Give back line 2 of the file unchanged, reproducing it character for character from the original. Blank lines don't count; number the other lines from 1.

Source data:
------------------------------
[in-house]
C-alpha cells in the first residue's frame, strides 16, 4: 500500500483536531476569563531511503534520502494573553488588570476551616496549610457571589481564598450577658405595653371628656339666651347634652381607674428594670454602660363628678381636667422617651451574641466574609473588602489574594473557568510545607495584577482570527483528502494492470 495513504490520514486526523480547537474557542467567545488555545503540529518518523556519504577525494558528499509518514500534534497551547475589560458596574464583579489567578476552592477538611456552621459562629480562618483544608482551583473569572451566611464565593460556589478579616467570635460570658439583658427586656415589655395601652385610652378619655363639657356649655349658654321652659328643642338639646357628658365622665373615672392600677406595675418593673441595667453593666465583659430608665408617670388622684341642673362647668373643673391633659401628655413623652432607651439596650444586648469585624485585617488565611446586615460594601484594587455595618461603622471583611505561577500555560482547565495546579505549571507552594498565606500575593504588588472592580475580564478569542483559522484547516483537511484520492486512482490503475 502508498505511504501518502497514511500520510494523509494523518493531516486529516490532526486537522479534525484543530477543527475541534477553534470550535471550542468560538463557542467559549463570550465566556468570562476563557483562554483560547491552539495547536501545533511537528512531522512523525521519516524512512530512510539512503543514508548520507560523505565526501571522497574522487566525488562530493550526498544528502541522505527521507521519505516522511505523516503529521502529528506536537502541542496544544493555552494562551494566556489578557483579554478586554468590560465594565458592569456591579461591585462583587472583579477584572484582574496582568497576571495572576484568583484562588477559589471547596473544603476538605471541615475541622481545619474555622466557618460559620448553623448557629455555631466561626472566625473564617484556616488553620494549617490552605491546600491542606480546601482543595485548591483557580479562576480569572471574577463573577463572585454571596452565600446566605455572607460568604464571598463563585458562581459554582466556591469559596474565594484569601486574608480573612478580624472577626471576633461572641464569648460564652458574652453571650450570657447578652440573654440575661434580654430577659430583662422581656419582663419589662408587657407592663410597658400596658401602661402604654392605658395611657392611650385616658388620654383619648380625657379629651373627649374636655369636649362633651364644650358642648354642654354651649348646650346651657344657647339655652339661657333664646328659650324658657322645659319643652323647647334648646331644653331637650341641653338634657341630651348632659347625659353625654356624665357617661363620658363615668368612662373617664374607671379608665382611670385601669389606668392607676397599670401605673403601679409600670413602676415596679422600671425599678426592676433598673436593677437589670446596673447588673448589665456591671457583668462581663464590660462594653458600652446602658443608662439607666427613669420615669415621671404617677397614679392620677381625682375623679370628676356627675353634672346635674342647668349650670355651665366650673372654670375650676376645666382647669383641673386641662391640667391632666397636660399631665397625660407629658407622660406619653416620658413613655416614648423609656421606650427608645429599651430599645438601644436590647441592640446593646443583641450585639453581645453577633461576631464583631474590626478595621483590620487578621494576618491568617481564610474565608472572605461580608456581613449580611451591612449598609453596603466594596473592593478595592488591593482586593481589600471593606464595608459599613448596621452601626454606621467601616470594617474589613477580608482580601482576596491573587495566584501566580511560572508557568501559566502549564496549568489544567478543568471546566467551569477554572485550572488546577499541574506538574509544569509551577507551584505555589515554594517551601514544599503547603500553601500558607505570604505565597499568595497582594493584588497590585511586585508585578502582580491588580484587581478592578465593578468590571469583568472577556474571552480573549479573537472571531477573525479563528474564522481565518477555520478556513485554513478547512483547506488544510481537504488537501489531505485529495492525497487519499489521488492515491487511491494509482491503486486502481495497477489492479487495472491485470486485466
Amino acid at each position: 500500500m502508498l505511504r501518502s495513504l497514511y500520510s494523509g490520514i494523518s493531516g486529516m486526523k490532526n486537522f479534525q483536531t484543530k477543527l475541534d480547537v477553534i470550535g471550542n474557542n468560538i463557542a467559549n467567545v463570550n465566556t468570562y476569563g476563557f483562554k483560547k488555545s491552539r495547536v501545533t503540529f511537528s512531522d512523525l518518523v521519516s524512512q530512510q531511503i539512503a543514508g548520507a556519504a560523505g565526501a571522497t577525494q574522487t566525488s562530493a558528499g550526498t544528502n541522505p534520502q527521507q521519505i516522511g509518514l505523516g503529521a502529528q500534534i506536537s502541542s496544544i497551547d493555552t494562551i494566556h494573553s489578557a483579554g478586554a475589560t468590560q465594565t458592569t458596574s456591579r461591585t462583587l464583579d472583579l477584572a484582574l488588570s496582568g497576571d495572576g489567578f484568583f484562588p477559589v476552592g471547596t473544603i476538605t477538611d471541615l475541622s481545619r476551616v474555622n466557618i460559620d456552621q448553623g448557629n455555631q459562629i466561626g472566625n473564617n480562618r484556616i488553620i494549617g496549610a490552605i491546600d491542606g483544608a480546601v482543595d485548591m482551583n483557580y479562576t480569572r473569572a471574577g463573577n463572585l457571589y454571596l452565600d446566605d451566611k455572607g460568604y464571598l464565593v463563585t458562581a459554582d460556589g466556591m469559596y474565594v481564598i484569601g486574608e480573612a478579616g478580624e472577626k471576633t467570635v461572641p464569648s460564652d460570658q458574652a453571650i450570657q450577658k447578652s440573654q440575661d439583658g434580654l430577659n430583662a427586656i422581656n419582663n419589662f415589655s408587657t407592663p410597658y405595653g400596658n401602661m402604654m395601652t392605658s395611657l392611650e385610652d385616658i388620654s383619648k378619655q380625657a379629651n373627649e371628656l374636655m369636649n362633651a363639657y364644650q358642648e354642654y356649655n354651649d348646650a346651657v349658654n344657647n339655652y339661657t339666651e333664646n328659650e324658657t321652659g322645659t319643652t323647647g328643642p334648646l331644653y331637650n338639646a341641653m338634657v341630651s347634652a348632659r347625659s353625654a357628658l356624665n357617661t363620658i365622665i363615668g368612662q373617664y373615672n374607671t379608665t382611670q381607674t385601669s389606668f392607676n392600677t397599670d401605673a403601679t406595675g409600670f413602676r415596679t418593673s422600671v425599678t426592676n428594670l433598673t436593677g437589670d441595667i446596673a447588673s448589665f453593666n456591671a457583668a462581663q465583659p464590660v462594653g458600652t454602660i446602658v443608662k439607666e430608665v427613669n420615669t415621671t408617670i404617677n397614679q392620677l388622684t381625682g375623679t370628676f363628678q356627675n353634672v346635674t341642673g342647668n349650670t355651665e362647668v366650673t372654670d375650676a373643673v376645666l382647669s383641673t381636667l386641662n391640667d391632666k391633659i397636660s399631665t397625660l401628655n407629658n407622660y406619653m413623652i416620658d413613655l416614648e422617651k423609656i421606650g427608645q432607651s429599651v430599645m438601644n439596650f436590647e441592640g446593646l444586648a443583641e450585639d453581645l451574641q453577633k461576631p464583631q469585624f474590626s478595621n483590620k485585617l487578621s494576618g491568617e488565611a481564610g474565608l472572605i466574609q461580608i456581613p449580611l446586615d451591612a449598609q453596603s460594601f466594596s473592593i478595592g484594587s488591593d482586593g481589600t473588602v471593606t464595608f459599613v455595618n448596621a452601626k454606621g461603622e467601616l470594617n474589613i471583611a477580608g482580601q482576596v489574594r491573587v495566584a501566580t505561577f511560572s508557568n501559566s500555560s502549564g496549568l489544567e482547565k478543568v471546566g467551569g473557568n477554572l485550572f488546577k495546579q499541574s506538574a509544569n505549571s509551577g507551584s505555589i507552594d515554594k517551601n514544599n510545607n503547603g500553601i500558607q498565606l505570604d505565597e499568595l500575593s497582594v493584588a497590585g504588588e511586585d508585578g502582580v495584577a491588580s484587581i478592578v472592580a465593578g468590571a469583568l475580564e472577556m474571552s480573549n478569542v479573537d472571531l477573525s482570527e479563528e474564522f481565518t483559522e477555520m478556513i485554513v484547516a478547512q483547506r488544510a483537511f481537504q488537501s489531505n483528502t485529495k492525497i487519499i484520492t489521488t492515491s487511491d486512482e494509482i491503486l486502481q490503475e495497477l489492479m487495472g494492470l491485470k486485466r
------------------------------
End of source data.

C-alpha cells in the first residue's frame, strides 16, 4: 500500500483536531476569563531511503534520502494573553488588570476551616496549610457571589481564598450577658405595653371628656339666651347634652381607674428594670454602660363628678381636667422617651451574641466574609473588602489574594473557568510545607495584577482570527483528502494492470 495513504490520514486526523480547537474557542467567545488555545503540529518518523556519504577525494558528499509518514500534534497551547475589560458596574464583579489567578476552592477538611456552621459562629480562618483544608482551583473569572451566611464565593460556589478579616467570635460570658439583658427586656415589655395601652385610652378619655363639657356649655349658654321652659328643642338639646357628658365622665373615672392600677406595675418593673441595667453593666465583659430608665408617670388622684341642673362647668373643673391633659401628655413623652432607651439596650444586648469585624485585617488565611446586615460594601484594587455595618461603622471583611505561577500555560482547565495546579505549571507552594498565606500575593504588588472592580475580564478569542483559522484547516483537511484520492486512482490503475 502508498505511504501518502497514511500520510494523509494523518493531516486529516490532526486537522479534525484543530477543527475541534477553534470550535471550542468560538463557542467559549463570550465566556468570562476563557483562554483560547491552539495547536501545533511537528512531522512523525521519516524512512530512510539512503543514508548520507560523505565526501571522497574522487566525488562530493550526498544528502541522505527521507521519505516522511505523516503529521502529528506536537502541542496544544493555552494562551494566556489578557483579554478586554468590560465594565458592569456591579461591585462583587472583579477584572484582574496582568497576571495572576484568583484562588477559589471547596473544603476538605471541615475541622481545619474555622466557618460559620448553623448557629455555631466561626472566625473564617484556616488553620494549617490552605491546600491542606480546601482543595485548591483557580479562576480569572471574577463573577463572585454571596452565600446566605455572607460568604464571598463563585458562581459554582466556591469559596474565594484569601486574608480573612478580624472577626471576633461572641464569648460564652458574652453571650450570657447578652440573654440575661434580654430577659430583662422581656419582663419589662408587657407592663410597658400596658401602661402604654392605658395611657392611650385616658388620654383619648380625657379629651373627649374636655369636649362633651364644650358642648354642654354651649348646650346651657344657647339655652339661657333664646328659650324658657322645659319643652323647647334648646331644653331637650341641653338634657341630651348632659347625659353625654356624665357617661363620658363615668368612662373617664374607671379608665382611670385601669389606668392607676397599670401605673403601679409600670413602676415596679422600671425599678426592676433598673436593677437589670446596673447588673448589665456591671457583668462581663464590660462594653458600652446602658443608662439607666427613669420615669415621671404617677397614679392620677381625682375623679370628676356627675353634672346635674342647668349650670355651665366650673372654670375650676376645666382647669383641673386641662391640667391632666397636660399631665397625660407629658407622660406619653416620658413613655416614648423609656421606650427608645429599651430599645438601644436590647441592640446593646443583641450585639453581645453577633461576631464583631474590626478595621483590620487578621494576618491568617481564610474565608472572605461580608456581613449580611451591612449598609453596603466594596473592593478595592488591593482586593481589600471593606464595608459599613448596621452601626454606621467601616470594617474589613477580608482580601482576596491573587495566584501566580511560572508557568501559566502549564496549568489544567478543568471546566467551569477554572485550572488546577499541574506538574509544569509551577507551584505555589515554594517551601514544599503547603500553601500558607505570604505565597499568595497582594493584588497590585511586585508585578502582580491588580484587581478592578465593578468590571469583568472577556474571552480573549479573537472571531477573525479563528474564522481565518477555520478556513485554513478547512483547506488544510481537504488537501489531505485529495492525497487519499489521488492515491487511491494509482491503486486502481495497477489492479487495472491485470486485466